Beetle Mania - A Quick Guide to Some Big Beetles

June beetles, European chafers, rose chafers and Japanese beetles belong to a group of beetles known as Scarab beetles. These beetles often cause highly-visible feeding damage to plant foliage and fruit. Some species are also very damaging in the larval stage. Typically known as white grubs, larvae feeding in the ground can cause serious economic damage to roots of many agricultural crops and/or turf.

Accurate identification of these pests is important in order to target effective control options. Here are some identification basics for scarab beetle pests commonly seen in Ontario.

June beetle (several species)

Adult: 15-50 mm, dark reddish brown; active late May and early June to mid-August

Image of June beetle

Hosts: Adults may feed on foliage of aspen, chestnut, elm, maple, oak, poplar, willow, various shrubs, roses and raspberries

Generations: 3-year life cycle

Larvae at white grub stage (C-shaped): Larvae are in soil for three years and feed all through the growing season. Larvae grow to 40 mm in length.

Close up of raster: How to ID: Look for two parallel rows of stout spines on the raster (last body segment) and a y-shaped anal slit.

Image of June beetle raster

European Chafer

Adult: 13 mm light brown; active mid-June to mid-August but variable.

Image of European chafers

Hosts: Adults feed very little - not a pest stage.

Generations: 1 generation /year

Larvae at white grub stage (C-shaped): Larvae feed on plant roots in late summer and early spring. Larvae grow to 15 mm in length.

Close up of raster: How to ID: Look for two nearly parallel rows of spines on the raster (last body segment) and a y-shaped anal slit.

Image of European chafer raster

Rose Chafer

Adult: 12 mm, light tan, slender; active mid-June.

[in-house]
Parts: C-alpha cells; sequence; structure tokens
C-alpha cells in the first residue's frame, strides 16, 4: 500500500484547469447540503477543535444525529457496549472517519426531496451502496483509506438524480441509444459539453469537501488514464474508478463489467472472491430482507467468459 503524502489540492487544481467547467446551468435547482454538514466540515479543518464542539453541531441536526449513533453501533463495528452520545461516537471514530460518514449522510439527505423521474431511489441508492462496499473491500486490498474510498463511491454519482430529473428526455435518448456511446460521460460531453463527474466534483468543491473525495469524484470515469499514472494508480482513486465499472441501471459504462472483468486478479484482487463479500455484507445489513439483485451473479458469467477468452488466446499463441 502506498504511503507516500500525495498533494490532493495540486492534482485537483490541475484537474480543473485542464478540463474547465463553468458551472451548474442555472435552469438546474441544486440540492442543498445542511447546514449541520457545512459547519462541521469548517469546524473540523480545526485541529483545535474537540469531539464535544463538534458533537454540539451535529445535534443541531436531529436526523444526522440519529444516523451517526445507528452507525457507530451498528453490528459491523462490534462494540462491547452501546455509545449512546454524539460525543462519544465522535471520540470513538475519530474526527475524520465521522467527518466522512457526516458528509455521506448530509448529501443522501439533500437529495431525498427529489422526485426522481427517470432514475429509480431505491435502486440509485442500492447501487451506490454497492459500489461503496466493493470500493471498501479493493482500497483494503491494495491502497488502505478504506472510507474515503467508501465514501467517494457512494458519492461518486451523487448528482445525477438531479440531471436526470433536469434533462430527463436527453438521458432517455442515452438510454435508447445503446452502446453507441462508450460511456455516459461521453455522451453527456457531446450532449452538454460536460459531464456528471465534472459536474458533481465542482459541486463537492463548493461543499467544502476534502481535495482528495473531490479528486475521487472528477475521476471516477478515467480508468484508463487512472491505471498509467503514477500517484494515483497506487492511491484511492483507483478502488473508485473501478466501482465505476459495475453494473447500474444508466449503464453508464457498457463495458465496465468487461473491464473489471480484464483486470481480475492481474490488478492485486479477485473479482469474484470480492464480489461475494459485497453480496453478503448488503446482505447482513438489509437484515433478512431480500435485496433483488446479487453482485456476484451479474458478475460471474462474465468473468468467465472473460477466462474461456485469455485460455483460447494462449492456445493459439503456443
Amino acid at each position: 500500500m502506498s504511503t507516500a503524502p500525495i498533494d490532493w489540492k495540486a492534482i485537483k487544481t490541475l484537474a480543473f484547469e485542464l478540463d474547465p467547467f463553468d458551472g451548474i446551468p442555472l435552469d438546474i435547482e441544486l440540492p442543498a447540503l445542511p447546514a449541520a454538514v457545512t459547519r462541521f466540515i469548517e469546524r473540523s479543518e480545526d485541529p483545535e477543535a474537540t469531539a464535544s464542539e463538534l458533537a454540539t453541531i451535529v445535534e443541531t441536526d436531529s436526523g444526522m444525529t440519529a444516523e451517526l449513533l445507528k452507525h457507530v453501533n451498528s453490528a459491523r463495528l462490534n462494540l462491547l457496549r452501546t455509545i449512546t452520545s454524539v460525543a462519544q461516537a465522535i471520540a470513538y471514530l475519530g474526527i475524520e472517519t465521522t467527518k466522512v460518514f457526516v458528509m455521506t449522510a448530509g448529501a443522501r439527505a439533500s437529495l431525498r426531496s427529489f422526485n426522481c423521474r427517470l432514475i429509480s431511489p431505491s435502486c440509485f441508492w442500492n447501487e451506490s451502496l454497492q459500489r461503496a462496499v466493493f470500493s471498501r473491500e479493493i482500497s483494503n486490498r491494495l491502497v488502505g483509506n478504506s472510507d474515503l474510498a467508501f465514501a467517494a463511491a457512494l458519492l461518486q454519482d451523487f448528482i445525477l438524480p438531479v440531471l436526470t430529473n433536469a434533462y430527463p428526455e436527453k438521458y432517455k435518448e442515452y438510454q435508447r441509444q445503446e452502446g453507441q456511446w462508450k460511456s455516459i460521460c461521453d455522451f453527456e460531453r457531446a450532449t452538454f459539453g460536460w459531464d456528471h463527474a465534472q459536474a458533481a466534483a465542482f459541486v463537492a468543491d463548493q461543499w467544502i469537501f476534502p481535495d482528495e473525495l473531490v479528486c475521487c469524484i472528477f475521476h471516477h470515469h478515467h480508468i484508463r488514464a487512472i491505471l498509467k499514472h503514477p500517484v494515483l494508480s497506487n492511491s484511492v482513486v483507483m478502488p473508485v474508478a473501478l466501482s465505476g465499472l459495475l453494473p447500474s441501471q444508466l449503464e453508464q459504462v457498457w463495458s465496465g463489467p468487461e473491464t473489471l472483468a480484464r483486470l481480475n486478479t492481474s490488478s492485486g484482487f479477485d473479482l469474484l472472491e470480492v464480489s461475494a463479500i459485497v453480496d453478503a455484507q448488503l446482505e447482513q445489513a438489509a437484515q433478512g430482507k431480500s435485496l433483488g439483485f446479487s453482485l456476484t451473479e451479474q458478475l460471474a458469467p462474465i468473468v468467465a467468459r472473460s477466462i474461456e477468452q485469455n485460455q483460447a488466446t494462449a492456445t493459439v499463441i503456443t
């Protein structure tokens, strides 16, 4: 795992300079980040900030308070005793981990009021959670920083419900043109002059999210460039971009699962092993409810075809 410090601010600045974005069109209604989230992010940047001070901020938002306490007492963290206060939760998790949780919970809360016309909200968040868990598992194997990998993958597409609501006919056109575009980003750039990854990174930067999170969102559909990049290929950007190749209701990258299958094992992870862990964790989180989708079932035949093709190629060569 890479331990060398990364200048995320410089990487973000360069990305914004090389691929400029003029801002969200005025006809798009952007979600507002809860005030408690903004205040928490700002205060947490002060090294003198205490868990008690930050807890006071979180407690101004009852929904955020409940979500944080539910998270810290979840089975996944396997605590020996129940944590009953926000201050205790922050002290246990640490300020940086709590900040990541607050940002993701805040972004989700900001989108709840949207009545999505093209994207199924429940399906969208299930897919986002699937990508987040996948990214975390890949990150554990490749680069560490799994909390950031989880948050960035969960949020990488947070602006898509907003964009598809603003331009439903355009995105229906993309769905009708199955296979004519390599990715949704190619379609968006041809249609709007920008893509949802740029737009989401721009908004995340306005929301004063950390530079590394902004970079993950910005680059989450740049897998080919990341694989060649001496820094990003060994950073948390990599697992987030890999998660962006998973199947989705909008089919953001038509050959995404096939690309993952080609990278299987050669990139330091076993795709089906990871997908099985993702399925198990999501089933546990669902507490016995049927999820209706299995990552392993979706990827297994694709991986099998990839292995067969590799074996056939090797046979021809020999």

Image of rose chafer

Hosts: Adults are a pest on pest on many different types of flowers, fruits, trees and shrubs. Skeletonizes leaves.

Generations: 1 generation/year

Larvae at white grub stage (C-shaped): Rarely observed, larvae feed on plant roots in summer and early spring. Larvae grow up to 18 mm in length.

Close up of raster: Image not available

Japanese beetle

Adult: 12 mm metallic green head, bronze wing covers, white tufts on abdomen; active late June to September.

Image of Japanese beetles

Hosts: Adults feed on more than 300 species of plants, but foliage / foliage of apples, cherries, grapes, linden, maples, peaches and roses. Skeletonizes leaves.

Generations: 1 generation/year

Larvae at white grub stage (C-shaped): Larvae feed on plant roots in late summer and early spring. Larvae grow to 12.5 mm in length.

Close up of raster: How to ID: Larvae have two short rows of stout spines in a v-pattern on the raster and a crescent shaped anal opening.

Image of Japanese beetle raster


For more information:
Toll Free: 1-877-424-1300
E-mail: ag.info.omafra@ontario.ca
Author: Pam Fisher - Berry Crop Specialist/OMAFRA
Creation Date: 01 June 2007
Last Reviewed: 01 June 2016